Helena re-read the letter about “Mind Technology”. In the fine print at the bottom it said: “Results may vary from person to person.”

Helena was discouraged. Maybe she was one of the people for whom “Mind Technology” just didn’t work.

Still, she really wanted to meet her princess so she kept picturing the princess riding up to her on a magnificent brown horse.

As the days stretched into weeks, some funny things started to happen.

First of all, Helena’s picture of the Princess got clearer and clearer. After one week, it was like seeing the Princess on TV. After two weeks, Helena even thought she could smell the Princess’ sweet perfume and feel the soft mane of the Princess’ horse.

Another funny thing was that as time went by Helena started to feel like the Princess and her horse were really there, even though they were only in her mind.

One morning, Helena was poking around in the bushes as usual looking for her Princess. She wasn’t sure how big the Princess would be when she finally did show up.

“Hey, watcha doin’?” asked Ralph, one of the neighborhood boys.

“I’m looking for my Princess,” said Helena without looking up.

“But you’re holding her,” said Ralph, pointing to the Barbie Princess in Helena’s hand.

“No, a REAL princess,” said Helena.

“You won’t find her there,” said Ralph, “but I know where you can see a real princess. C’mon!”

Ralph trotted off with Helena right behind him.

After going several blocs, he stopped in front of a big building. “Shakespearean Festival” read a banner hanging over the open air theater entrance.

Helena and Ralph peered through a hole in the fence. There was a large crowd of people watching actors on a stage. Just then a lady appeared riding a brown horse.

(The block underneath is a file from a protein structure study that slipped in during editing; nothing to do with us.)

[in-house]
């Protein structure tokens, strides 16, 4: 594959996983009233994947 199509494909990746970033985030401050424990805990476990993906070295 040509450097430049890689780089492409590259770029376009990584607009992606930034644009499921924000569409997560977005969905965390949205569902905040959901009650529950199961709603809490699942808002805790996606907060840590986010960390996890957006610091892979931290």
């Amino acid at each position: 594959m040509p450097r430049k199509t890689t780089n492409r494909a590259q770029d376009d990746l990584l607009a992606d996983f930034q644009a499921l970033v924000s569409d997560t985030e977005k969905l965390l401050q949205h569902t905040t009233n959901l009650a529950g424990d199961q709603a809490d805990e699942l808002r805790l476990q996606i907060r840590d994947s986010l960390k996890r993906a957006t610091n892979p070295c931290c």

“It’s the Princess!” exclaimed Helena, jumping up and down excitedly. Only this lady wasn’t wearing a red gown and her horse looked a little clumsy.

Helena was excited, but she was too shy to go and talk with the Princess after the show ended.

The next day they went back to see the Princess, and the day after that, too.

But since the Princess wasn’t wearing red, Helena started to wonder if it was really her Princess. And the Princess was supposed to ride up to her, like in her daydream.

That evening Helena was feeling a bit discouraged. She’d been waiting a whole month for her real princess to appear. The family was just sitting down to dinner when…


“Who could that be at this hour?” frowned Helena’s dad.

He opened the door.

There, standing in the door was an attractive-looking woman. Helena recognized her as the woman from the theater.

The woman was wearing a long, silky red dress and her long brown hair had streaks of silvery grey in it. Standing next to her was a little girl clutching a big, brown stuffed horse.

“Hello,” said the woman in a silky smooth voice. “I’m Esmerelda and this is Liesbeth. We’ve just moved in next door. Oh, I see you like Barbie’s, too,” she said, pointing to Helena’s Barbie Princess. Why don’t you come over to play tomorrow?”

After a brief chat, Esmerelda said “Bye,” smiling sweetly.

Helena wasn’t sure, but it seemed like Esmerelda had the same special glint in her eye as the Barbie Princess.

And what about the Barbie Princess?

Well, she never did appear exactly as in Helena’s daydream. But Helena was happy to play with her new friend and Liesbeth’s mom gave her her all kinds of fancy clothes so she felt just like a princess herself.